Fifteen years ago next week, about 40 or so prominent skiers, snowboarders and filmmakers from all over gathered on the rooftop of the Mountain Chalet on a bright, beautiful and crisp fall afternoon.
Aspen Skiing Co. was launching a new film festival, aimed largely at simply fueling the stoke for the upcoming winter season, and had invited a number of ski and snowboard industry folks who were involved with the films.
Outside of the films, SkiCo’s event staffers thought it might be worthwhile to get their guests together to discuss a few topics that were relevant to the snow-sport industry.
“We kind of just threw it out there — we had a full roundtable with athletes and filmmakers — and it was a pretty open discussion of issues that different businesses were facing, and the changing landscape of media,” Deric Gunshor, director of event development for SkiCo, said in an interview this week. “And this was in 2005, so long before any modern iteration of how content is consumed. At that point, the idea that people would stream everything wasn’t even in the minds’ eye at all.”
The inaugural film festival and subsequent conversations were viewed by SkiCo as a success, and thus, “The Meeting” was born.
Now in its 15th year, The Meeting has evolved drastically since that first fall roundtable: What was initially envisioned as a single film premiere is now a bon-a-fide, four-day series of lectures by snow-sport industry leaders, as well as conferences and films.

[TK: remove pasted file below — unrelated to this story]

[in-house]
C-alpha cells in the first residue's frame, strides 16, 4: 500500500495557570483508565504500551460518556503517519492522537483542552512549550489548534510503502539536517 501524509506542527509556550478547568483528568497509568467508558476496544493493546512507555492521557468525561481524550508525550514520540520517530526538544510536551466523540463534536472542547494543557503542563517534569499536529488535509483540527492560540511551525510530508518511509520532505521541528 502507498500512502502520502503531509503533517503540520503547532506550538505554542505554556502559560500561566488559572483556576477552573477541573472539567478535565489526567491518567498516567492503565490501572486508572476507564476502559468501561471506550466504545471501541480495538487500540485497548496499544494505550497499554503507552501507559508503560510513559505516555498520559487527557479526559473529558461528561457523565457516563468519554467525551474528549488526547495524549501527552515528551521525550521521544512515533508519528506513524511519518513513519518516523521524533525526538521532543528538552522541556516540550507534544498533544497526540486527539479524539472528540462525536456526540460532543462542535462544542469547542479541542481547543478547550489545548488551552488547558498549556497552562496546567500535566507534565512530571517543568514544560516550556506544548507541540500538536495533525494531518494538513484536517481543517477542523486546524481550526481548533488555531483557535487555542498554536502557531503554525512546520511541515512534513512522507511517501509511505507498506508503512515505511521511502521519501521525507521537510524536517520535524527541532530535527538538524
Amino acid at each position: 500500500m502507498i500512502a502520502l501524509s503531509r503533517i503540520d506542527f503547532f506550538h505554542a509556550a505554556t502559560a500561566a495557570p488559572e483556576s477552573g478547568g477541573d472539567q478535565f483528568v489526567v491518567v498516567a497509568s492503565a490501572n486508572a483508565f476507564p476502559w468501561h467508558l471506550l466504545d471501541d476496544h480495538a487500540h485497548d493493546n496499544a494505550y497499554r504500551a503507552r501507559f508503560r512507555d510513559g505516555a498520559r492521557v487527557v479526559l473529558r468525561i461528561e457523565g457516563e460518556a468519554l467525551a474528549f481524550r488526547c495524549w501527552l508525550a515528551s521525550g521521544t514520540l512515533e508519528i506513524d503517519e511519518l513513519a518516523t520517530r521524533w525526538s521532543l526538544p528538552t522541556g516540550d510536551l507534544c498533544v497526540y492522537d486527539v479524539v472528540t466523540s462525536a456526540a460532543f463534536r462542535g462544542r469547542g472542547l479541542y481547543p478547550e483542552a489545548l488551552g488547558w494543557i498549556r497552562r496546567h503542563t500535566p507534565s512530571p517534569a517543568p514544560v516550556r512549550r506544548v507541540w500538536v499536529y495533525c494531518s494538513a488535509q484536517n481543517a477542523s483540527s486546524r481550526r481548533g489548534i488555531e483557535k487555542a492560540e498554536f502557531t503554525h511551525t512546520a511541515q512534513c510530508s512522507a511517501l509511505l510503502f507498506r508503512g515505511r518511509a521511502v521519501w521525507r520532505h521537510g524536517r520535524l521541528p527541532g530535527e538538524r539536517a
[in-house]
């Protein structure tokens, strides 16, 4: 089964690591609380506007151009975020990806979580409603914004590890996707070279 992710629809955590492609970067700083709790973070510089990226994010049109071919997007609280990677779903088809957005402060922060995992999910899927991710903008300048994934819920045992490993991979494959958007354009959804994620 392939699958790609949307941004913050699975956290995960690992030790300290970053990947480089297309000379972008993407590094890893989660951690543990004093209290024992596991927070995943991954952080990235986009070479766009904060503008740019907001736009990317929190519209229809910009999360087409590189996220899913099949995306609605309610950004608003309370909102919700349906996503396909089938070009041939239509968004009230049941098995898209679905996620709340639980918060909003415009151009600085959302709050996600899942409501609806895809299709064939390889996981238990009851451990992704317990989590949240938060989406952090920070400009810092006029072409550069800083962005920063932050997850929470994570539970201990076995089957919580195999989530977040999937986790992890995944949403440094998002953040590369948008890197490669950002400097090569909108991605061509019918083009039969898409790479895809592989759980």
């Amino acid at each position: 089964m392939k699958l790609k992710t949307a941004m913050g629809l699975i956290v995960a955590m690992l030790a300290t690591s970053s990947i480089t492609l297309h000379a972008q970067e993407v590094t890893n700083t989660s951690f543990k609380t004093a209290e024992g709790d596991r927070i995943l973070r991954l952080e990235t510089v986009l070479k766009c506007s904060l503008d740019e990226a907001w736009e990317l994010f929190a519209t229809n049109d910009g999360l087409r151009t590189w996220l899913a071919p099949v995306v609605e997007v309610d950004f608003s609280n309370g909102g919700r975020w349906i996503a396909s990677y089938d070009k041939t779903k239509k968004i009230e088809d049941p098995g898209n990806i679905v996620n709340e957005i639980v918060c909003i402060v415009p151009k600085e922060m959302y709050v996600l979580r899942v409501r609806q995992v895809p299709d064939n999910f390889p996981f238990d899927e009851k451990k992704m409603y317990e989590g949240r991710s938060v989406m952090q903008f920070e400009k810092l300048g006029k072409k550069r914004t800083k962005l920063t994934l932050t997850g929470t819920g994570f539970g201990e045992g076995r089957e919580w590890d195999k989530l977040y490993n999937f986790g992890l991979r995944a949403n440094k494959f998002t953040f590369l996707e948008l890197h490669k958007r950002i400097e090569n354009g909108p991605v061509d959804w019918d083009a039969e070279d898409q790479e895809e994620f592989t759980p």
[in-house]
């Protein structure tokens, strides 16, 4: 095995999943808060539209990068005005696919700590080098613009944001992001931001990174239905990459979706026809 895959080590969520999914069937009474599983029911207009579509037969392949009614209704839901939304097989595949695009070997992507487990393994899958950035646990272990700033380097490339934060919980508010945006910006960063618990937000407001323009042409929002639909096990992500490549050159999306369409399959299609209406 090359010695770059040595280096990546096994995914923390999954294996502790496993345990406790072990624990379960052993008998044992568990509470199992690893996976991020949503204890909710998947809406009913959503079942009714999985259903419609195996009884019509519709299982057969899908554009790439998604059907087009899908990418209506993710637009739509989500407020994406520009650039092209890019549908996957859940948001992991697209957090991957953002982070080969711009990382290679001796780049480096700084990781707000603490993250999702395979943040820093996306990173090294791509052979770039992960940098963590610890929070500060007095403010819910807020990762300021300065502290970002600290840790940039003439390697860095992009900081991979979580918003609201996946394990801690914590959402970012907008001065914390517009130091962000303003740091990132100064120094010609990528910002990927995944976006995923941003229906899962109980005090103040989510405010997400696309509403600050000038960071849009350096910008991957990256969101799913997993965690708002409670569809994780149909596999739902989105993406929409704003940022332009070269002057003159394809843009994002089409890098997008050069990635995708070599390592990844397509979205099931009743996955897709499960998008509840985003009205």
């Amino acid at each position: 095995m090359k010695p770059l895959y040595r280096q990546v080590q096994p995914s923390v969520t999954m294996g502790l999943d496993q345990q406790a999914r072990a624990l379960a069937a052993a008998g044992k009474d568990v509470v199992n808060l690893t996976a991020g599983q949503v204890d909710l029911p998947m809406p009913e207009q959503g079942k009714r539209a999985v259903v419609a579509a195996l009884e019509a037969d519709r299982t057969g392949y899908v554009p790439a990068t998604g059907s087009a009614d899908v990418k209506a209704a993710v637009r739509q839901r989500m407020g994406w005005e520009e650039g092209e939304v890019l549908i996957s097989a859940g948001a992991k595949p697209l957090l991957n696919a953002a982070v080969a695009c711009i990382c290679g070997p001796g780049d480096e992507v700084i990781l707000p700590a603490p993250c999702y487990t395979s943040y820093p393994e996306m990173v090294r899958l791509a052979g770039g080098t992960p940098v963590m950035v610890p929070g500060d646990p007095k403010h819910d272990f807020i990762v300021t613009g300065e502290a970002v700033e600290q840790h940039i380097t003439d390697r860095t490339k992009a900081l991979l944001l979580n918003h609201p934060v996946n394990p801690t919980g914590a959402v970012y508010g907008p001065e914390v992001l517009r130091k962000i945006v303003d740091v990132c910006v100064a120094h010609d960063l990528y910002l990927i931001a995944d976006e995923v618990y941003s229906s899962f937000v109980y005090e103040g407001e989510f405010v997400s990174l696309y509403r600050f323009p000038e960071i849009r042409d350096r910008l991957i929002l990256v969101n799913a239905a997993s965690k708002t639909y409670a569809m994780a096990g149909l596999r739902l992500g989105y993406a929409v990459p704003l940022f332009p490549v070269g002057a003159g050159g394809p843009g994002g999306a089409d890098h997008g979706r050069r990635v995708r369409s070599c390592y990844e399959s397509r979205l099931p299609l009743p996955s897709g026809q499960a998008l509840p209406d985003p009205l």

In the winter of 2004, Matchstick Productions and Oakley partnered with SkiCo to shoot a ski film locally. The following summer, Gunshor recalled: “We were talking with the film producers about coming in and screening it, and all of the sudden it was like, ‘You know what, let’s blow this out and bring in 10 movies and have a whole weekend film festival.’”
“We’ll bring in the athletes and the producers and the sponsors and kind of the industry surrounding the ski and snowboard films and media and get everyone together and show them a different side of Aspen,” he continued.
Gunshor pointed out that many of those folks had only visited Aspen during the Winter X Games, which “didn’t really show them everything Aspen had to offer.”
Today, The Meeting is separated by its two parts: The conference, which is more industry-specific, and the films, which are for locals and anyone who is counting the days until winter.
While there are many conferences that explore specific topics, Gunshor called The Meeting talks, which span Oct. 2-4, a unique platform that’s “focused in and around outdoor and winter sports as it relates to audiences and content and marketing.” Executives from companies like Audi, Smith, and The North Face will partake in and speak at The Meeting 15.
While the conference has grown tenfold over the years, the same cannot be said about the film festival amid a media landscape that is constantly changing.
“Over time, it’s expanded pretty broadly, mostly because that film business is dramatically reduced,” Gunshor said. “If we tried to program a film festival like we used to, we would struggle to find that many films today. They’re just in that long-form content, [and] there’s just not as much being produced.”
This year’s festival, running Oct. 4-5, will screen four films as well as submissions from its annual NEPSA photo and short film contest. (“NEPSA” is “Aspen” spelled backwards).
The festival’s mission, however, remains the same: “To get people excited for winter,” Gunshor said.